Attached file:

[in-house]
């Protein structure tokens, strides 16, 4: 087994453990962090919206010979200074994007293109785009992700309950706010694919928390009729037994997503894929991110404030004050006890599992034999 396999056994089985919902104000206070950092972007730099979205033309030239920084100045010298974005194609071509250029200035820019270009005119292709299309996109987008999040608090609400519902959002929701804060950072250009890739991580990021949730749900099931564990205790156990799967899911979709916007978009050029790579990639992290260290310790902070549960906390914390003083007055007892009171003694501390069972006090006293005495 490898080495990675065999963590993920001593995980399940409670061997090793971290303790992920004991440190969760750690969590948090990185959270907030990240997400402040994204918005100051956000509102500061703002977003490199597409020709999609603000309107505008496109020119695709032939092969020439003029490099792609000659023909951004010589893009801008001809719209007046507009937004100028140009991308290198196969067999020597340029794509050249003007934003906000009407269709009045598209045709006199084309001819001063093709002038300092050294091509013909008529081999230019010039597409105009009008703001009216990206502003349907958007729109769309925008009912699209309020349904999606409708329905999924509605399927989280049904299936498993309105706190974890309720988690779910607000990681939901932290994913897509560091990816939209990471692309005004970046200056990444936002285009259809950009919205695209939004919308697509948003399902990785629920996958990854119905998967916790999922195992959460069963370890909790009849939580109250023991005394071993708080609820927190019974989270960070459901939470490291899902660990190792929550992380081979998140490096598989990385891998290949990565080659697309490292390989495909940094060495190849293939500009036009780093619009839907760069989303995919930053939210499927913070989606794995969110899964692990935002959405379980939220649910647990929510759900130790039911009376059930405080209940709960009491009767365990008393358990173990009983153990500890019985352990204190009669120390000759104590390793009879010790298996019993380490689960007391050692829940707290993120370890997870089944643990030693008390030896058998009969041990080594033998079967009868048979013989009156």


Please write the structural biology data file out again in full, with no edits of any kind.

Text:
[in-house]
């Protein structure tokens, strides 16, 4: 087994453990962090919206010979200074994007293109785009992700309950706010694919928390009729037994997503894929991110404030004050006890599992034999 396999056994089985919902104000206070950092972007730099979205033309030239920084100045010298974005194609071509250029200035820019270009005119292709299309996109987008999040608090609400519902959002929701804060950072250009890739991580990021949730749900099931564990205790156990799967899911979709916007978009050029790579990639992290260290310790902070549960906390914390003083007055007892009171003694501390069972006090006293005495 490898080495990675065999963590993920001593995980399940409670061997090793971290303790992920004991440190969760750690969590948090990185959270907030990240997400402040994204918005100051956000509102500061703002977003490199597409020709999609603000309107505008496109020119695709032939092969020439003029490099792609000659023909951004010589893009801008001809719209007046507009937004100028140009991308290198196969067999020597340029794509050249003007934003906000009407269709009045598209045709006199084309001819001063093709002038300092050294091509013909008529081999230019010039597409105009009008703001009216990206502003349907958007729109769309925008009912699209309020349904999606409708329905999924509605399927989280049904299936498993309105706190974890309720988690779910607000990681939901932290994913897509560091990816939209990471692309005004970046200056990444936002285009259809950009919205695209939004919308697509948003399902990785629920996958990854119905998967916790999922195992959460069963370890909790009849939580109250023991005394071993708080609820927190019974989270960070459901939470490291899902660990190792929550992380081979998140490096598989990385891998290949990565080659697309490292390989495909940094060495190849293939500009036009780093619009839907760069989303995919930053939210499927913070989606794995969110899964692990935002959405379980939220649910647990929510759900130790039911009376059930405080209940709960009491009767365990008393358990173990009983153990500890019985352990204190009669120390000759104590390793009879010790298996019993380490689960007391050692829940707290993120370890997870089944643990030693008390030896058998009969041990080594033998079967009868048979013989009156």